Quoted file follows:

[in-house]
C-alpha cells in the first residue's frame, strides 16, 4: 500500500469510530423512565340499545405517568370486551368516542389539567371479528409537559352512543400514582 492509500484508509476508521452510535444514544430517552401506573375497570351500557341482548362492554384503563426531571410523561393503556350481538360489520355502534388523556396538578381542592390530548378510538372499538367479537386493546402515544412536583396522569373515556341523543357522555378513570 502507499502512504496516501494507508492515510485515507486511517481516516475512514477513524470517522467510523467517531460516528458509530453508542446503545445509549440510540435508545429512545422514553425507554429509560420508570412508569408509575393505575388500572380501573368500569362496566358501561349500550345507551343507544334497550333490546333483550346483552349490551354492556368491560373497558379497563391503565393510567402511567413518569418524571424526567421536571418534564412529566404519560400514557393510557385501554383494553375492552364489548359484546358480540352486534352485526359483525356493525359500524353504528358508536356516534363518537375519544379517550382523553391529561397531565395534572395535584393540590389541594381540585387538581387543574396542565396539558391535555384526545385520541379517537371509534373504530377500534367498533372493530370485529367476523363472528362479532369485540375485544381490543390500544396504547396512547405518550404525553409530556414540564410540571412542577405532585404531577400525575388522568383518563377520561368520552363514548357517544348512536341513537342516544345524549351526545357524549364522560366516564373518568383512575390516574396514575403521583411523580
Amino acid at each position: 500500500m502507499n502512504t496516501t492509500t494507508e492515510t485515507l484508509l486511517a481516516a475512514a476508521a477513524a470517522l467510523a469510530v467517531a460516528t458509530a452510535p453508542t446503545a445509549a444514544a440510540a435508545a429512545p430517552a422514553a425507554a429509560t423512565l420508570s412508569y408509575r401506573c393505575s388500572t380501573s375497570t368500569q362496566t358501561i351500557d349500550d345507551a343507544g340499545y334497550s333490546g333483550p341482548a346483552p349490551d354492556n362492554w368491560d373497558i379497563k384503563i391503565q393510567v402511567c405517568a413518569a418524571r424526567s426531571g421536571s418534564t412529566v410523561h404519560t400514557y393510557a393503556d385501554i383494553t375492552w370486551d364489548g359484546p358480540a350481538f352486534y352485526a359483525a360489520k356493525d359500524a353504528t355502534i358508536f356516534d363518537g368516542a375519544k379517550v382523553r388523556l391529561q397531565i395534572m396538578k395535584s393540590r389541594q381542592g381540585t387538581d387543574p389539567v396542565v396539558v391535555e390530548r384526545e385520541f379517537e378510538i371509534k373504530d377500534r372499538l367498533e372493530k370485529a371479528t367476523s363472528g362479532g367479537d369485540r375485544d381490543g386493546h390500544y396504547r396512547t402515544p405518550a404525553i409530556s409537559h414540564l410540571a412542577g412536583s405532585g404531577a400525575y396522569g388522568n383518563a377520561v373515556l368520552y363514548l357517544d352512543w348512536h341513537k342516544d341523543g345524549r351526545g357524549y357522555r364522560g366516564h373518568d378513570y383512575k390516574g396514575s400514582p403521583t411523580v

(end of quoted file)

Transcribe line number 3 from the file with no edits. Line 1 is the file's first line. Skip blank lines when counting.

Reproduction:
Amino acid at each position: 500500500m502507499n502512504t496516501t492509500t494507508e492515510t485515507l484508509l486511517a481516516a475512514a476508521a477513524a470517522l467510523a469510530v467517531a460516528t458509530a452510535p453508542t446503545a445509549a444514544a440510540a435508545a429512545p430517552a422514553a425507554a429509560t423512565l420508570s412508569y408509575r401506573c393505575s388500572t380501573s375497570t368500569q362496566t358501561i351500557d349500550d345507551a343507544g340499545y334497550s333490546g333483550p341482548a346483552p349490551d354492556n362492554w368491560d373497558i379497563k384503563i391503565q393510567v402511567c405517568a413518569a418524571r424526567s426531571g421536571s418534564t412529566v410523561h404519560t400514557y393510557a393503556d385501554i383494553t375492552w370486551d364489548g359484546p358480540a350481538f352486534y352485526a359483525a360489520k356493525d359500524a353504528t355502534i358508536f356516534d363518537g368516542a375519544k379517550v382523553r388523556l391529561q397531565i395534572m396538578k395535584s393540590r389541594q381542592g381540585t387538581d387543574p389539567v396542565v396539558v391535555e390530548r384526545e385520541f379517537e378510538i371509534k373504530d377500534r372499538l367498533e372493530k370485529a371479528t367476523s363472528g362479532g367479537d369485540r375485544d381490543g386493546h390500544y396504547r396512547t402515544p405518550a404525553i409530556s409537559h414540564l410540571a412542577g412536583s405532585g404531577a400525575y396522569g388522568n383518563a377520561v373515556l368520552y363514548l357517544d352512543w348512536h341513537k342516544d341523543g345524549r351526545g357524549y357522555r364522560g366516564h373518568d378513570y383512575k390516574g396514575s400514582p403521583t411523580v